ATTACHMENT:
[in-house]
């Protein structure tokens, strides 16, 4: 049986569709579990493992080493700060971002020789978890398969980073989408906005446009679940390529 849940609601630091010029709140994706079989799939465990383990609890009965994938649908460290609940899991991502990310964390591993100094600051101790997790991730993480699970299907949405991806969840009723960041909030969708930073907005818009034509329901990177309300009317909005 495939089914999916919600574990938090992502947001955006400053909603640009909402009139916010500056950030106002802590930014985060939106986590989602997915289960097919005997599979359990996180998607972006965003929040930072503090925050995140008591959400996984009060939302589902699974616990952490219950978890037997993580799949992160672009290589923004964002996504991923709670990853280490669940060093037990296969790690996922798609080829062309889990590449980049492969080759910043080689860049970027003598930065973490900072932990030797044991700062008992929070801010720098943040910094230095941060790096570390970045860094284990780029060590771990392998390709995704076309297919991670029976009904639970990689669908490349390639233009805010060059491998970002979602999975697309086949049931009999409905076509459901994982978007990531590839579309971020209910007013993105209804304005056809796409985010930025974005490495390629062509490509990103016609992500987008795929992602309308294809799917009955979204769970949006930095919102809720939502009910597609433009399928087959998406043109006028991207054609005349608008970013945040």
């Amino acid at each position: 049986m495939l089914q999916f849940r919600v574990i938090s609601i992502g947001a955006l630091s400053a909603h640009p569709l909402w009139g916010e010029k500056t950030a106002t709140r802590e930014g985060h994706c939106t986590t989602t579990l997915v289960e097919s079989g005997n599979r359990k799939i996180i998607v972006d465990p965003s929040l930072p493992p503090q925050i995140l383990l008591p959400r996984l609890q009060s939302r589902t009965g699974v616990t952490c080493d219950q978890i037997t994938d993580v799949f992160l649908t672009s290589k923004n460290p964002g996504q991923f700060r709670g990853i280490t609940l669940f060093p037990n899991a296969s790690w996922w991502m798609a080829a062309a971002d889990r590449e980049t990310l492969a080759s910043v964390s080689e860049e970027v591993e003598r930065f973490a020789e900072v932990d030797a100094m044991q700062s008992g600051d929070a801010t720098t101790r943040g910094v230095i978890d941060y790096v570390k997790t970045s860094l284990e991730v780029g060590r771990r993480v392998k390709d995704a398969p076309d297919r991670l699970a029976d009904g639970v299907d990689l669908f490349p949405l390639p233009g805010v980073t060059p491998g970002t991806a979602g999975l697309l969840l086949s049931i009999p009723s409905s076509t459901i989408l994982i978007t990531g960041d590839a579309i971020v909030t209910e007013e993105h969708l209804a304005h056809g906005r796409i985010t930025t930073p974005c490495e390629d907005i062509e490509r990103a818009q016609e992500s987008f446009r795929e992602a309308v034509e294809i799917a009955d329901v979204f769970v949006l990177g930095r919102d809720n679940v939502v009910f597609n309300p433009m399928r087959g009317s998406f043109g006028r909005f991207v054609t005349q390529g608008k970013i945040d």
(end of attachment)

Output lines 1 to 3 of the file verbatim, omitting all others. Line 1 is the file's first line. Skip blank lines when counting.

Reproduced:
[in-house]
């Protein structure tokens, strides 16, 4: 049986569709579990493992080493700060971002020789978890398969980073989408906005446009679940390529 849940609601630091010029709140994706079989799939465990383990609890009965994938649908460290609940899991991502990310964390591993100094600051101790997790991730993480699970299907949405991806969840009723960041909030969708930073907005818009034509329901990177309300009317909005 495939089914999916919600574990938090992502947001955006400053909603640009909402009139916010500056950030106002802590930014985060939106986590989602997915289960097919005997599979359990996180998607972006965003929040930072503090925050995140008591959400996984009060939302589902699974616990952490219950978890037997993580799949992160672009290589923004964002996504991923709670990853280490669940060093037990296969790690996922798609080829062309889990590449980049492969080759910043080689860049970027003598930065973490900072932990030797044991700062008992929070801010720098943040910094230095941060790096570390970045860094284990780029060590771990392998390709995704076309297919991670029976009904639970990689669908490349390639233009805010060059491998970002979602999975697309086949049931009999409905076509459901994982978007990531590839579309971020209910007013993105209804304005056809796409985010930025974005490495390629062509490509990103016609992500987008795929992602309308294809799917009955979204769970949006930095919102809720939502009910597609433009399928087959998406043109006028991207054609005349608008970013945040």
């Amino acid at each position: 049986m495939l089914q999916f849940r919600v574990i938090s609601i992502g947001a955006l630091s400053a909603h640009p569709l909402w009139g916010e010029k500056t950030a106002t709140r802590e930014g985060h994706c939106t986590t989602t579990l997915v289960e097919s079989g005997n599979r359990k799939i996180i998607v972006d465990p965003s929040l930072p493992p503090q925050i995140l383990l008591p959400r996984l609890q009060s939302r589902t009965g699974v616990t952490c080493d219950q978890i037997t994938d993580v799949f992160l649908t672009s290589k923004n460290p964002g996504q991923f700060r709670g990853i280490t609940l669940f060093p037990n899991a296969s790690w996922w991502m798609a080829a062309a971002d889990r590449e980049t990310l492969a080759s910043v964390s080689e860049e970027v591993e003598r930065f973490a020789e900072v932990d030797a100094m044991q700062s008992g600051d929070a801010t720098t101790r943040g910094v230095i978890d941060y790096v570390k997790t970045s860094l284990e991730v780029g060590r771990r993480v392998k390709d995704a398969p076309d297919r991670l699970a029976d009904g639970v299907d990689l669908f490349p949405l390639p233009g805010v980073t060059p491998g970002t991806a979602g999975l697309l969840l086949s049931i009999p009723s409905s076509t459901i989408l994982i978007t990531g960041d590839a579309i971020v909030t209910e007013e993105h969708l209804a304005h056809g906005r796409i985010t930025t930073p974005c490495e390629d907005i062509e490509r990103a818009q016609e992500s987008f446009r795929e992602a309308v034509e294809i799917a009955d329901v979204f769970v949006l990177g930095r919102d809720n679940v939502v009910f597609n309300p433009m399928r087959g009317s998406f043109g006028r909005f991207v054609t005349q390529g608008k970013i945040d």